A mermaid is a mythological aquatic creature
with a female human head, arms, and torso and the
tail of a fish. A male version of a mermaid is known
as a "merman" and in general both males and females
are known as "merfolk".
Mermaids are represented in the folklore,
literature and popular culture of
many countries worldwide.
Art by Josephine Wall
The first known mermaid stories appeared
in Assyria, ca. 1000 BC. The goddess Atargatis,
mother of Assyrian queen Semiramis, loved a mortal
shepherd and unintentionally killed him. Ashamed,
she jumped into a lake to take the form of a fish,
but the waters would not conceal her divine beauty.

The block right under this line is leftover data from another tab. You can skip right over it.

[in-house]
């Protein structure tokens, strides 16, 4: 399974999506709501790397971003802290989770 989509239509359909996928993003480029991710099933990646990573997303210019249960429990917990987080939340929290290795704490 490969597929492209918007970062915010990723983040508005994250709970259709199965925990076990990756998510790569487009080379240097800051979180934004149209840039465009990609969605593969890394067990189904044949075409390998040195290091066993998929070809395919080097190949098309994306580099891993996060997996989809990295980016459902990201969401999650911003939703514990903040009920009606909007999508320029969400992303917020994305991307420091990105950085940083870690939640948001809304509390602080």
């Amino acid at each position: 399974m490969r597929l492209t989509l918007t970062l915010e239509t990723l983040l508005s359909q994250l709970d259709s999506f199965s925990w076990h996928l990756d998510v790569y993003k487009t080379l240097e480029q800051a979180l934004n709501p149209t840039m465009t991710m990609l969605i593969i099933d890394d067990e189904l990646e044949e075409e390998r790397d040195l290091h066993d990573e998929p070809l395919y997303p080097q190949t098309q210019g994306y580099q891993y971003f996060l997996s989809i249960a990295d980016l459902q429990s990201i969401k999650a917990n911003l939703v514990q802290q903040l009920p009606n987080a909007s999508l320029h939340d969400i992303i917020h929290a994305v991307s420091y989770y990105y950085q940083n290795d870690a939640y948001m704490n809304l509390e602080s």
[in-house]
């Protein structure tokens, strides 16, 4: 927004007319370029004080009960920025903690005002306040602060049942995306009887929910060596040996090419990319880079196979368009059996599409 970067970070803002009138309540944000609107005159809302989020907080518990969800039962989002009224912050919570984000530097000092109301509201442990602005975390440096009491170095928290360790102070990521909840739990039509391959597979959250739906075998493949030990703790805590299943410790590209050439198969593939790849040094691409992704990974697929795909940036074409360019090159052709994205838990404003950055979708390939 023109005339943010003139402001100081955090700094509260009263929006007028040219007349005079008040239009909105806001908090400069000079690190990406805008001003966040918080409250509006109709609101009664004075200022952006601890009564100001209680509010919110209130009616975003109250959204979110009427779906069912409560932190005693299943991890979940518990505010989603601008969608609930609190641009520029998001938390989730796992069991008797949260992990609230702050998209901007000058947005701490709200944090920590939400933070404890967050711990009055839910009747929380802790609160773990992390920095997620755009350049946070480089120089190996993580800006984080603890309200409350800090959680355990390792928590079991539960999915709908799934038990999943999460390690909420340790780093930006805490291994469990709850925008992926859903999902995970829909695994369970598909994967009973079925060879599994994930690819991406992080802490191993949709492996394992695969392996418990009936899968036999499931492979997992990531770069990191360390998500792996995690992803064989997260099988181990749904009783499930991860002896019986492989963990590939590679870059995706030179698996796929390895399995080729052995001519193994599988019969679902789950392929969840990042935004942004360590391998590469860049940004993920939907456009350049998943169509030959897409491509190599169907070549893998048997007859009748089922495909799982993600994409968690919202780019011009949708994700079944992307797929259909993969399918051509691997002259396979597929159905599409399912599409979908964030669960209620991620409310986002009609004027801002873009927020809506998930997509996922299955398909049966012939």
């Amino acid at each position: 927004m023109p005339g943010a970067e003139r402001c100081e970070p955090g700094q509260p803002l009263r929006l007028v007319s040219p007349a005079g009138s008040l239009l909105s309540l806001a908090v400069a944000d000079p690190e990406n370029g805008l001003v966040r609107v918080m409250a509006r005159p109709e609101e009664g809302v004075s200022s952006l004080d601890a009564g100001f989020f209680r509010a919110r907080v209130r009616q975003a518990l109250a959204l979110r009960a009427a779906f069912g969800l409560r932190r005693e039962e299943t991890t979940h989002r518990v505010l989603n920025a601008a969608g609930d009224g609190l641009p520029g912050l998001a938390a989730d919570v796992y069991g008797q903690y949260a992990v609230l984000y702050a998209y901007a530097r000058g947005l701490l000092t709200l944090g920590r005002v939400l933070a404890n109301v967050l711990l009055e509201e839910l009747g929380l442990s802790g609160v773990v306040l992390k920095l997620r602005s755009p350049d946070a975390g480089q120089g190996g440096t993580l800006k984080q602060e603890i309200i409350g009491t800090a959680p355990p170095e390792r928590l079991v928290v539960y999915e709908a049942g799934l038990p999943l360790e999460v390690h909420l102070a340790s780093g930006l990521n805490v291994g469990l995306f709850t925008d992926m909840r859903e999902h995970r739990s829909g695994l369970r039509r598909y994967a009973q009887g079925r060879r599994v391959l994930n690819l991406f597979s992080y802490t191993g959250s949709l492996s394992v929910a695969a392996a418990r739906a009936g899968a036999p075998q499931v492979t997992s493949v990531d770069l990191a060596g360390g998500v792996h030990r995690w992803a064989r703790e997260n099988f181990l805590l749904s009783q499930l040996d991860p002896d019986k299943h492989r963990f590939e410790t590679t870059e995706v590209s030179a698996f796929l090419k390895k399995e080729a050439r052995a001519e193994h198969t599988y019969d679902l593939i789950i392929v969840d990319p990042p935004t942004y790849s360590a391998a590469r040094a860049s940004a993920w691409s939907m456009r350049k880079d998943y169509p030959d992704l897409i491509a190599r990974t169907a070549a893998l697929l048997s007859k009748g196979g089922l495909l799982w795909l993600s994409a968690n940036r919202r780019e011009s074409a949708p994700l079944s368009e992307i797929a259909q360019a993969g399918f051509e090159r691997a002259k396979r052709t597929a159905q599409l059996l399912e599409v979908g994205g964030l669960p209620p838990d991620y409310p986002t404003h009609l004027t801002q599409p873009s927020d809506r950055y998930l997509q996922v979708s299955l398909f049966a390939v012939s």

Thereafter, she took the form of a mermaid—human
above the waist, fish below—though the earliest
representations of Atargatis showed her as a fish
with a human head and legs, similar to the Babylonian Ea.
The Greeks recognized Atargatis under the name Derketo.
Prior to 546 BC, the Milesian philosopher Anaximander
proposed that mankind had sprung from an aquatic
species of animal. He thought that humans, with their
extended infancy, could not have survived otherwise.
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art by John William Waterhouse